Kuyasu, a member of the Teduray tribe in the Philippines, recently stayed for several weeks at the IIRE. He participated in the International Youth Camp in Perugia this summer and later, visited Denmark and Sweden. We had numerous talks, on his life in the Central Mindanao Region, in his village. The Teduray tribe consists of about 6000 people, claiming an ancestral domain of 201,850 hectares.
Tell us about the current situation of your tribe…
“We as indigenous people, work on our ancestral land anywhere. We produce food crops (roots, vegetables, rice and corn) and we do also forest management. We consider the land as one Body which can not be sold nor divided, it is in fact Mother Earth and we are the caretakers of everything that can be found on the land.”
“Before colonialism, the tribal people had self governance, we had our own beliefs and practices, and we defended our tribal territories and preserved nature.”
Tribal peoples' attitude
“We, indigenous people are loving people, are pasensyoso (forgiving), when a foreigner visits our place, we free land and ask him to take care of this area. But at this moment, aliens have become permanent; they claim our land and determine legality. Migrants have come to live permanently on the places of the indigenous people and companies are taking land for mining and logging.”
How is daily life in your village?
“I live about three hours walking distance from where my father lives. I live at my uncle’s place and cultivate my own plot of land: wet rice and vegetables. My cousins take care of this plot when I am away. The harvest is not sold but is kept in the tribe for local consumption. This land was occupied by my grandparents and now by my uncle, me and my cousins. We have no private title on this land because the tribe believes in communal ownership.”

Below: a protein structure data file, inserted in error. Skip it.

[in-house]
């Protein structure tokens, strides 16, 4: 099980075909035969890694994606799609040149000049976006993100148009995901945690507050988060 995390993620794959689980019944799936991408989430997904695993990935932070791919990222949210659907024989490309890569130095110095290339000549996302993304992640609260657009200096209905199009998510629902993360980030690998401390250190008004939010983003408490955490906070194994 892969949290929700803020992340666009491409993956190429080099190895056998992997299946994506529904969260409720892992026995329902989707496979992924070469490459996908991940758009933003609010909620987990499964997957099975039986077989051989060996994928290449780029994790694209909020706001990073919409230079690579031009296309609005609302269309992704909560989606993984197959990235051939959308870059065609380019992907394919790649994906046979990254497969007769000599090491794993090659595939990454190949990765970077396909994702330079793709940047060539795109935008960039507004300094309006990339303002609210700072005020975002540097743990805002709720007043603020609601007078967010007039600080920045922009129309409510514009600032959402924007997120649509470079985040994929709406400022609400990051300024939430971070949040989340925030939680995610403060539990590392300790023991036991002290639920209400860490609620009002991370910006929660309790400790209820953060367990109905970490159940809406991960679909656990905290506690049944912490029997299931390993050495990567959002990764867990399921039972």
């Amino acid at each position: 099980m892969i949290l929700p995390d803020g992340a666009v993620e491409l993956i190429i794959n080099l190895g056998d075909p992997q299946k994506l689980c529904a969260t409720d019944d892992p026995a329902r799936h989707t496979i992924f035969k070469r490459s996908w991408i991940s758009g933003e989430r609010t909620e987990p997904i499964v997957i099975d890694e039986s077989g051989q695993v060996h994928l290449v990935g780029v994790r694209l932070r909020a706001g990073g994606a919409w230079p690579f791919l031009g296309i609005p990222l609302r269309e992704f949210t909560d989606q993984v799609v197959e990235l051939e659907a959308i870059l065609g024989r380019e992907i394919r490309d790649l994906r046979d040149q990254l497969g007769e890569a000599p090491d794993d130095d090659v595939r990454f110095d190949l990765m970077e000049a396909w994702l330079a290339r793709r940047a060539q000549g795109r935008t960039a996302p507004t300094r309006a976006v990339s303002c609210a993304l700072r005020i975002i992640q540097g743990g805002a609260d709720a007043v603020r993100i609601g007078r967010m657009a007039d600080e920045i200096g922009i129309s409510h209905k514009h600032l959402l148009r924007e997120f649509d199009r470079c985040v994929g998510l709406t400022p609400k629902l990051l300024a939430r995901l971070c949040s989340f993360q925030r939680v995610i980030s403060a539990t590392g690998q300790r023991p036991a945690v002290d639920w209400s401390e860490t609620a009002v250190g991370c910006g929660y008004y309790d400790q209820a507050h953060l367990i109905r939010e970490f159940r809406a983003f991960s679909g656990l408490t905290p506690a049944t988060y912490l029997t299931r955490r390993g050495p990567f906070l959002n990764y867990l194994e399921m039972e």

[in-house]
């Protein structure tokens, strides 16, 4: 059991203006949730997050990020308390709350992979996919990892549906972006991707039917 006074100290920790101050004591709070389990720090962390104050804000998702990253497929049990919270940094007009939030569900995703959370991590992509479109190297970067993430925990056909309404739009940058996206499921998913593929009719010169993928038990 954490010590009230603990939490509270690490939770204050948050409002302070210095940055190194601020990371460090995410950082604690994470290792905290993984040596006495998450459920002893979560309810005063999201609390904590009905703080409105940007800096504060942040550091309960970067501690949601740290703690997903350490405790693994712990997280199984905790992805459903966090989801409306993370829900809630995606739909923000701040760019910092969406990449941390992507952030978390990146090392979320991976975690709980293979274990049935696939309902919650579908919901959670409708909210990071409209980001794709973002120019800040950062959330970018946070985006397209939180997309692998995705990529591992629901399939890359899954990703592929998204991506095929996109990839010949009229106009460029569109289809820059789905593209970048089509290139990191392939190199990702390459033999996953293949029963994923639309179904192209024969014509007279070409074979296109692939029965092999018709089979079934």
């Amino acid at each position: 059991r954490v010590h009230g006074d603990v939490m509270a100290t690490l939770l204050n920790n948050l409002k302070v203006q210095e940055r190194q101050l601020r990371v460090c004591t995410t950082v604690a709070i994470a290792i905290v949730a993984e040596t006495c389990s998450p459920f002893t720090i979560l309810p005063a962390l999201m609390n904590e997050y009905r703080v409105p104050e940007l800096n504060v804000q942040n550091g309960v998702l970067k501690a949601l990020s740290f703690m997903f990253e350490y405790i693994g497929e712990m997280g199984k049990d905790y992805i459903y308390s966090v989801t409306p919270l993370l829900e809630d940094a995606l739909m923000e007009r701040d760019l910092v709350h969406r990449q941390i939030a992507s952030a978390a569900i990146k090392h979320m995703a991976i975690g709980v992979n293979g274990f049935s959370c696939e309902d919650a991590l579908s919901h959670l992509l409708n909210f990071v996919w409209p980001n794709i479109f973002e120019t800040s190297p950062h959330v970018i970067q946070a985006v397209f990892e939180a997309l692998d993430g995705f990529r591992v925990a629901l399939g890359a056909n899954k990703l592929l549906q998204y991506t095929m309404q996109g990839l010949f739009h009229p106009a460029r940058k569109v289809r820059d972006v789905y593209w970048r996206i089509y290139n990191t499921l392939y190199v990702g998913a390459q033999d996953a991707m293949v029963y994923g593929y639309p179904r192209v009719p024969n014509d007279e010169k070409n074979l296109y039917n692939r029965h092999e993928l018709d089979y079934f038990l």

“About 300 families live in our village. There is a small elementary school. We have no electricity and no tap water but we have clean water from a well.”
According to you, what are the main problems in the lives of the people?
“The main problem is the right to self-determination. We want to preserve our unique culture, beliefs and practices on our tribal territories. The logging companies with their private militias are destroying our environment and our way of life for profits from logging.
Although the Moro Islamic Liberation Front (MILF) claims our tribal land, we do not want a confrontation with the Moro people.
The tribal people are in strong support of peace negotiations but on the condition that these talks will respect the tribal indigenous territories and self-governance.”